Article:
Thomas is as blown away as anyone by her fast success. She believes the key is research. She spent four years developing the prints, drawing and designing on a computer. “That was how I was going to brand the line. I wanted to be able to take the prints through every season, so people could recognize them without seeing the label.”

It also didn’t hurt that Thomas is a regular on Hollywood’s party circuit, especially at Teddy’s bar, Amanda Scheer Demme’s even more exclusive club at the Hollywood Roosevelt Hotel.


“Sienna Miller I feel like I know, even though we’ve never met,” the designer says of her first celebrity client. “I sent her everything in a carrier bag and said, ‘If you like this, wear it.’ She is the epitome of the woman I design for -- rock ‘n’ roll and sophisticated.”

Now Thomas is busy designing some very Georgia O’Keeffe cow skull prints and lambskin boots with black diamond crosses on them. She’s also planning for an art installation related to her clothing designs at Ace Gallery later this year titled “Something Wicked This Way Comes.”

“I don’t think the rock edge will ever die, nor should it,” she says. “It’s not about what you wear but a spirit in your soul.”

A noseful in store

You go out of your way to discover the designer nobody has ever heard of, so why not the perfume?

LuckyScent, a website ( specializing in hard-to-find fragrances, now has a store called Scent Bar on Beverly Boulevard in West Hollywood. The place stocks more than 90 fragrances, which owner Franco Wright helps customers navigate with the panache of a sommelier.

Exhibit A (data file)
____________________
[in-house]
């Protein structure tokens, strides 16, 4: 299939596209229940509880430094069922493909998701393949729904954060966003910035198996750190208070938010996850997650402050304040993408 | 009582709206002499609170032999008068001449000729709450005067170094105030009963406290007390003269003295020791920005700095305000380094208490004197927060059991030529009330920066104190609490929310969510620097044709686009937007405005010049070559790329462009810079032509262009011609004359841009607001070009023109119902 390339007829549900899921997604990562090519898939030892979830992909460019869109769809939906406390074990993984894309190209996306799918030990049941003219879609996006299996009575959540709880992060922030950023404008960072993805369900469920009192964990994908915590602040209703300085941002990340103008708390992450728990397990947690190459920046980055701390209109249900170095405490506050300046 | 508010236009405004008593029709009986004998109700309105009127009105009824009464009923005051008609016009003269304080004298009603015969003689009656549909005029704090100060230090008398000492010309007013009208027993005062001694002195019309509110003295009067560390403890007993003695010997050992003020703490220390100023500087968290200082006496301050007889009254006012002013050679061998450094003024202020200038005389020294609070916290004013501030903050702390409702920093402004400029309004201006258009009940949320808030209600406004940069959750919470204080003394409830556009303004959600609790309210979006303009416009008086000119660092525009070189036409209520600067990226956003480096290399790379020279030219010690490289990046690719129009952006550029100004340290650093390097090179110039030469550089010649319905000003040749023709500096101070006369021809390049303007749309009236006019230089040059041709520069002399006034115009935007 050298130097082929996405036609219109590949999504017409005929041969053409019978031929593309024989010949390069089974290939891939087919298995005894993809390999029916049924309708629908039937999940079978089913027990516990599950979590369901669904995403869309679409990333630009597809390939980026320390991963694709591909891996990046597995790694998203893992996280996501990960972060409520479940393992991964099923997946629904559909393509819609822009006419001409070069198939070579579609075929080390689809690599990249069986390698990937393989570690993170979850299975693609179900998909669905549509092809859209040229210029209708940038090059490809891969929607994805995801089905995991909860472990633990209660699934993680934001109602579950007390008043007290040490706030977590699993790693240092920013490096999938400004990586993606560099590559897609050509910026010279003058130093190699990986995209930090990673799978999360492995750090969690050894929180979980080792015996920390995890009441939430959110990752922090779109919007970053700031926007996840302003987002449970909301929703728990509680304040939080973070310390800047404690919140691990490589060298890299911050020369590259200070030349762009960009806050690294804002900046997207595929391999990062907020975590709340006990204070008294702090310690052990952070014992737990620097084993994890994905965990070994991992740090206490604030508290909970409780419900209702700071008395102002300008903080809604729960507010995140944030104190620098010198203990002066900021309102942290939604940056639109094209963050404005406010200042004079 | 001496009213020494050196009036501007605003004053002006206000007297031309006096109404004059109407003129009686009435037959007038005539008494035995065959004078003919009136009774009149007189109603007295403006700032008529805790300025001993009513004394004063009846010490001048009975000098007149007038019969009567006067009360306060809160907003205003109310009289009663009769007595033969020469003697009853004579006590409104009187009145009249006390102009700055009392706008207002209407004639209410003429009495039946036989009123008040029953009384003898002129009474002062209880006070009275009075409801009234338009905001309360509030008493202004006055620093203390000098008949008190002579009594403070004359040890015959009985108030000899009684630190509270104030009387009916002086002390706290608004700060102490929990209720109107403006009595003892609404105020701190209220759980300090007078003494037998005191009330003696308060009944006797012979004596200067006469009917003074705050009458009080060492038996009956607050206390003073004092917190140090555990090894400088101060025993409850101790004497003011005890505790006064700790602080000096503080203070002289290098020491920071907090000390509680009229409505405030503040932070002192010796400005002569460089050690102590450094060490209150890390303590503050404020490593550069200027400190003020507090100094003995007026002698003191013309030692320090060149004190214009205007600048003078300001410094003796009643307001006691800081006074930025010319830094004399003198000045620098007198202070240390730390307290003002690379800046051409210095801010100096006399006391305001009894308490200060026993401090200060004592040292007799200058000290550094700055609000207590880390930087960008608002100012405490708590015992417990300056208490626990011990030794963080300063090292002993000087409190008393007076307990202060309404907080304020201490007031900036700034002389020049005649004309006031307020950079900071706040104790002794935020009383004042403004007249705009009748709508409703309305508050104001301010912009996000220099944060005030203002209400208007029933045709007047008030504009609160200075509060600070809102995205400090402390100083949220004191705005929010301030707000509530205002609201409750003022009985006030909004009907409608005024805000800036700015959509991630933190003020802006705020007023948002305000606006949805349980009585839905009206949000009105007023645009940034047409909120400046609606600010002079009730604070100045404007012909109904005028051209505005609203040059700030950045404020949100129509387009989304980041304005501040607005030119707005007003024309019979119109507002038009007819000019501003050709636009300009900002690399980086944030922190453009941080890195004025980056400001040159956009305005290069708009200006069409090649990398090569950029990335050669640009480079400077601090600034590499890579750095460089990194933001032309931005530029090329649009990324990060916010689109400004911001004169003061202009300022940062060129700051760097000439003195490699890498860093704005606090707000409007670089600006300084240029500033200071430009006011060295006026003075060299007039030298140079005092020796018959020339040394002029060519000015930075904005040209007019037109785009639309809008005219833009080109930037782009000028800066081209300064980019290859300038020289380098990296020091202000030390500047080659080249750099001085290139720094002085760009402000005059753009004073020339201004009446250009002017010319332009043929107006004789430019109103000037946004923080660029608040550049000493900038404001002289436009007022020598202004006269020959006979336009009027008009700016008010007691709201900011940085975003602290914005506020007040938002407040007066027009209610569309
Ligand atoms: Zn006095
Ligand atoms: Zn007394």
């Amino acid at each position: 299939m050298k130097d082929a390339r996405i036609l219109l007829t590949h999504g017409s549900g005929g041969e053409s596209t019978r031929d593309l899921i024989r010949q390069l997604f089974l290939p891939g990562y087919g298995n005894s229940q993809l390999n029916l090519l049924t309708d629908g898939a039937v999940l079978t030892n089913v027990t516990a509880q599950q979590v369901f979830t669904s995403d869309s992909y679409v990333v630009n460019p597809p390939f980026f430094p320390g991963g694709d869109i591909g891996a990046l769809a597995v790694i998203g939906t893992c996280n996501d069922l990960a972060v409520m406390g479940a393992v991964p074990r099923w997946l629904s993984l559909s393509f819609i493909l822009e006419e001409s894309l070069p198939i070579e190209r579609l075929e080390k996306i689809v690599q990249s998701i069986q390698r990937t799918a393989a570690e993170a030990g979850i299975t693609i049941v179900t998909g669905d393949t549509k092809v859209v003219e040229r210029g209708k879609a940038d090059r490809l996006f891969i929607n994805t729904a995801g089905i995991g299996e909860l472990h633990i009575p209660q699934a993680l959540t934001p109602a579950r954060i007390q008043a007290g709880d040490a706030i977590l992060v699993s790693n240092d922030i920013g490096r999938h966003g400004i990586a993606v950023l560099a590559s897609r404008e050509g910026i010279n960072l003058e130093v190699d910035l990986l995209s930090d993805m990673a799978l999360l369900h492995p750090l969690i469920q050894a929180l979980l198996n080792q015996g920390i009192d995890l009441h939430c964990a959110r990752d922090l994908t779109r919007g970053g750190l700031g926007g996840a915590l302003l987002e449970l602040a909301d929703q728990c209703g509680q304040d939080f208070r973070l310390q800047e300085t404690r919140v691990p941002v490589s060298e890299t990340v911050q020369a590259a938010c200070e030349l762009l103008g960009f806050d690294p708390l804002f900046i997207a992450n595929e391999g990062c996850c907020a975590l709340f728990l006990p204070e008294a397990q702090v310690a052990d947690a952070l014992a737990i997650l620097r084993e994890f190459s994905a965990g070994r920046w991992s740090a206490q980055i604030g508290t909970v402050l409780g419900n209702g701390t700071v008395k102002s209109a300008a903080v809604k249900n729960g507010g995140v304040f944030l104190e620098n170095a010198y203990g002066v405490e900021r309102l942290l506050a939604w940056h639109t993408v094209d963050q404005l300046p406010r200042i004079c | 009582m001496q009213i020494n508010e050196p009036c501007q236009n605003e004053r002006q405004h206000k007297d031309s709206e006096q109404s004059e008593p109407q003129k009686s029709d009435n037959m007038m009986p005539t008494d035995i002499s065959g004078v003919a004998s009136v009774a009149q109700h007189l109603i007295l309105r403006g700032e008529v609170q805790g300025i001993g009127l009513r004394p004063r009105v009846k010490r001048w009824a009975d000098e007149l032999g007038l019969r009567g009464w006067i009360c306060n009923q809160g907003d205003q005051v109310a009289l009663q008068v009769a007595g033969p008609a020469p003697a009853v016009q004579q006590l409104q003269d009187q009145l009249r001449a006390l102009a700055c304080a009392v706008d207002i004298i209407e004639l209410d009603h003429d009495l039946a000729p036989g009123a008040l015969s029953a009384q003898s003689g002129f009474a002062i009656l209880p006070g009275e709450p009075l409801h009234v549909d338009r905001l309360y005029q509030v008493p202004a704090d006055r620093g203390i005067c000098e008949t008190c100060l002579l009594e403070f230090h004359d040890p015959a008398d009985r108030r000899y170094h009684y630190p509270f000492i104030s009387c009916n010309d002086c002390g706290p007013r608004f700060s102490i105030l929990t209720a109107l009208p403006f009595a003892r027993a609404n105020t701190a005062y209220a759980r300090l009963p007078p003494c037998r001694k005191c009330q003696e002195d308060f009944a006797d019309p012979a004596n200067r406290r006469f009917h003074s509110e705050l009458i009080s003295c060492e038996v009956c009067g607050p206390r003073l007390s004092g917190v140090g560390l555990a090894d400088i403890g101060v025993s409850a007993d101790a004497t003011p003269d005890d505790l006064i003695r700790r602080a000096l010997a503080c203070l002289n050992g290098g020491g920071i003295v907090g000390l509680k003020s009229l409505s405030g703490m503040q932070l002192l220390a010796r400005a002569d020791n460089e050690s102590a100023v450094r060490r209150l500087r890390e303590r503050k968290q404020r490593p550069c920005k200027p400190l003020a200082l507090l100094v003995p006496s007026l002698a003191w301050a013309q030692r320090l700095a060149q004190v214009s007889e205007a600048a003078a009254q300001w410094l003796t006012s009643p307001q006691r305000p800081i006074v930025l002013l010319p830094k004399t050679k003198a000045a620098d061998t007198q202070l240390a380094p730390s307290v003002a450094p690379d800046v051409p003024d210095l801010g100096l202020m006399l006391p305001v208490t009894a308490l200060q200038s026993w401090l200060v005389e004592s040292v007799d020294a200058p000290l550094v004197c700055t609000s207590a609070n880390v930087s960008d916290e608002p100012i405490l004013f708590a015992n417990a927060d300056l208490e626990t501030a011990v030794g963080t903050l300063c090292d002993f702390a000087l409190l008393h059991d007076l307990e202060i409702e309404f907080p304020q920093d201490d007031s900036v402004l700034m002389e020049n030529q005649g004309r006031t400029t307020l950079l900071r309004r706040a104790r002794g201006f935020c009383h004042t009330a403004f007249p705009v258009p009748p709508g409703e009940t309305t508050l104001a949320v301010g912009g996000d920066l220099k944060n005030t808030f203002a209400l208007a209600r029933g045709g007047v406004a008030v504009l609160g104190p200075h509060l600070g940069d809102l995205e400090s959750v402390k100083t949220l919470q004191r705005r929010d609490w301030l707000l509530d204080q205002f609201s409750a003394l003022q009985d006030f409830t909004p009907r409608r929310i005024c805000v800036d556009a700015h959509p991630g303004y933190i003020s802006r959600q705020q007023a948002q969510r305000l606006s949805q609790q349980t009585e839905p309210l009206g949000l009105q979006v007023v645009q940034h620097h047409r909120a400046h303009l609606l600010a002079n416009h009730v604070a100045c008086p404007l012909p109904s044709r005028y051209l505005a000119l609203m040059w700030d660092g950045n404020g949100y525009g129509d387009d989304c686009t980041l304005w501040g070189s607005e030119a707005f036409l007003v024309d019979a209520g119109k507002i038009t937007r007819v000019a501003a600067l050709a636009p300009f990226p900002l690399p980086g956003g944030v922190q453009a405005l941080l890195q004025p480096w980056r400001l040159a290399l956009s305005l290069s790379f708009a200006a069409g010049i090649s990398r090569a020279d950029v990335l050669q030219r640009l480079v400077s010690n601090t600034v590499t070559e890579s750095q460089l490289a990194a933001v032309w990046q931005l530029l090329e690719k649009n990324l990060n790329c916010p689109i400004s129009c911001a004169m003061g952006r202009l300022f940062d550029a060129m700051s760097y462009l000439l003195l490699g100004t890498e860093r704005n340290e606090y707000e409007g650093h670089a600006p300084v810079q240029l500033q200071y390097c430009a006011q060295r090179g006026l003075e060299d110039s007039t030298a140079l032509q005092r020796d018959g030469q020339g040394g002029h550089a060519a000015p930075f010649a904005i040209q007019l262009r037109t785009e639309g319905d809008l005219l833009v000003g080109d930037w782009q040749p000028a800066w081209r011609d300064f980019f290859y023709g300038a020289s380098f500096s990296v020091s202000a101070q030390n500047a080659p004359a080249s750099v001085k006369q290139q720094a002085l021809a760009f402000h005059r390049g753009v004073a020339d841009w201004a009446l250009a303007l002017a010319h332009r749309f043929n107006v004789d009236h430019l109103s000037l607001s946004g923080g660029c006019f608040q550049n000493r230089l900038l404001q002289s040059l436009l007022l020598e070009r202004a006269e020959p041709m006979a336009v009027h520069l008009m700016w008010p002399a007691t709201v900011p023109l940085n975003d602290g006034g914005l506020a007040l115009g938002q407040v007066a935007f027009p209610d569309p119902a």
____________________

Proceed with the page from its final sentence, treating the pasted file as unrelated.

“Fragrance is moving away from department store big brands into niche brands,” he says. “Because no scent is special if it’s on 20,000 other people.”


Food-based scents are hot, he says, including the cocoa-tinged Serendipitous from New York’s Serendipity restaurant, which is famous for its frozen hot chocolate. Wright came across Ginestet in a wine magazine, a fragrance that conjures the vintages of Bordeaux (nice, but workplace inappropriate).

He loves all of the fragrances by Japanese fashion house Comme des Garcons including the Incense series favored by Tom Ford and Sarah Jessica Parker. Then there is Divine, an explosion of flowers created in the Edwardian resort of Dinard on the north coast of Brittany, France.

Wright says that when he started the website three years ago, “nobody was focusing on perfume as an art form.” Now, he says, “people are wardrobing their fragrances, matching them to their outfits and to the time of day.”

And if you can’t make it to the store for a sit down at the bar (or you can’t decide which $100 bottle to buy), samples are available online for as little as $2.

New to Nuala

Magda Berliner, wife of photographer-about-town Alex Berliner and an accomplished fashion designer and stylist on the L.A. scene, has a new gig. She has been hired as head designer for Christy Turlington’s Nuala line for Puma.

It will be interesting to see how Berliner’s fragile, antique textiles and lace aesthetic will mix with Turlington’s yoga-inspired label.


The collection will be in stores in July and online at

It’s in the gift bag

What MP3 player did Steve Carell score at Sundance? What bra did Debra Messing bring home from HBO’s Golden Globes lounge? Swagtime, a new website (, has the goods. The creation of TV producers turned entrepreneurs Jenna Seiden and Sydnie Suskind, the site offers a peek into celebrity gift bags just in time for award show season, along with giveaways and links to e-commerce sites.

So now you can pay thousands of bucks for the stuff that the rich and famous get free.